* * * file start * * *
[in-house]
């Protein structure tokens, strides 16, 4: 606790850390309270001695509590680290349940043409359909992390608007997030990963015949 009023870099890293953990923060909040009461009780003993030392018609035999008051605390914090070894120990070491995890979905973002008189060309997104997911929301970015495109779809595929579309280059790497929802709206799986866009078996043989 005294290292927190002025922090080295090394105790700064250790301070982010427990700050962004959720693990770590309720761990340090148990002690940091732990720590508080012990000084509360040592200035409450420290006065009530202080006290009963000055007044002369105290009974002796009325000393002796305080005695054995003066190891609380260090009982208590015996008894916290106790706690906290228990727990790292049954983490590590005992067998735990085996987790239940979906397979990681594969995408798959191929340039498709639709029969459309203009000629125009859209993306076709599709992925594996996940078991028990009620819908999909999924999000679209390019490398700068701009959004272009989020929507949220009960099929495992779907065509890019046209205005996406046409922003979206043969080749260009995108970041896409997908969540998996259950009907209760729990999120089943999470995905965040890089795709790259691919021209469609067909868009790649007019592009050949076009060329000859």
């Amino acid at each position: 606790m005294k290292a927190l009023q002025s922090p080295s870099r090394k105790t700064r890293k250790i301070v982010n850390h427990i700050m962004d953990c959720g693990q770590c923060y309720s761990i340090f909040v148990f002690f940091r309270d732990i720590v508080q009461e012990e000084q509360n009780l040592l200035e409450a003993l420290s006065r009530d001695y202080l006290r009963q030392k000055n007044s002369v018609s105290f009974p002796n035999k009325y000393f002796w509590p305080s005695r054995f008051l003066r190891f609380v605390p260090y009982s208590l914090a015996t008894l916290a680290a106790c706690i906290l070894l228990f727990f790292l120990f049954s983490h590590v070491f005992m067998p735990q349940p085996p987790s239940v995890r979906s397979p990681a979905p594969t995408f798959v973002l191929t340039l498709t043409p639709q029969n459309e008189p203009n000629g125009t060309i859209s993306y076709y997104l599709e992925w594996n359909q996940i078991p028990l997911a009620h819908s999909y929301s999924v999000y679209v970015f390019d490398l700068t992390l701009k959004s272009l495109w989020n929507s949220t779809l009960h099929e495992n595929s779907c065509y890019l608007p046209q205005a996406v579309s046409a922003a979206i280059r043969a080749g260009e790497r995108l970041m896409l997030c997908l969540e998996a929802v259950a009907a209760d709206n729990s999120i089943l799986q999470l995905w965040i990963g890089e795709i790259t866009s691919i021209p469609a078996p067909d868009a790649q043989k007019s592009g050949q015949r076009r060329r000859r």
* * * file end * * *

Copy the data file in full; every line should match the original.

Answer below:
[in-house]
């Protein structure tokens, strides 16, 4: 606790850390309270001695509590680290349940043409359909992390608007997030990963015949 009023870099890293953990923060909040009461009780003993030392018609035999008051605390914090070894120990070491995890979905973002008189060309997104997911929301970015495109779809595929579309280059790497929802709206799986866009078996043989 005294290292927190002025922090080295090394105790700064250790301070982010427990700050962004959720693990770590309720761990340090148990002690940091732990720590508080012990000084509360040592200035409450420290006065009530202080006290009963000055007044002369105290009974002796009325000393002796305080005695054995003066190891609380260090009982208590015996008894916290106790706690906290228990727990790292049954983490590590005992067998735990085996987790239940979906397979990681594969995408798959191929340039498709639709029969459309203009000629125009859209993306076709599709992925594996996940078991028990009620819908999909999924999000679209390019490398700068701009959004272009989020929507949220009960099929495992779907065509890019046209205005996406046409922003979206043969080749260009995108970041896409997908969540998996259950009907209760729990999120089943999470995905965040890089795709790259691919021209469609067909868009790649007019592009050949076009060329000859």
């Amino acid at each position: 606790m005294k290292a927190l009023q002025s922090p080295s870099r090394k105790t700064r890293k250790i301070v982010n850390h427990i700050m962004d953990c959720g693990q770590c923060y309720s761990i340090f909040v148990f002690f940091r309270d732990i720590v508080q009461e012990e000084q509360n009780l040592l200035e409450a003993l420290s006065r009530d001695y202080l006290r009963q030392k000055n007044s002369v018609s105290f009974p002796n035999k009325y000393f002796w509590p305080s005695r054995f008051l003066r190891f609380v605390p260090y009982s208590l914090a015996t008894l916290a680290a106790c706690i906290l070894l228990f727990f790292l120990f049954s983490h590590v070491f005992m067998p735990q349940p085996p987790s239940v995890r979906s397979p990681a979905p594969t995408f798959v973002l191929t340039l498709t043409p639709q029969n459309e008189p203009n000629g125009t060309i859209s993306y076709y997104l599709e992925w594996n359909q996940i078991p028990l997911a009620h819908s999909y929301s999924v999000y679209v970015f390019d490398l700068t992390l701009k959004s272009l495109w989020n929507s949220t779809l009960h099929e495992n595929s779907c065509y890019l608007p046209q205005a996406v579309s046409a922003a979206i280059r043969a080749g260009e790497r995108l970041m896409l997030c997908l969540e998996a929802v259950a009907a209760d709206n729990s999120i089943l799986q999470l995905w965040i990963g890089e795709i790259t866009s691919i021209p469609a078996p067909d868009a790649q043989k007019s592009g050949q015949r076009r060329r000859r």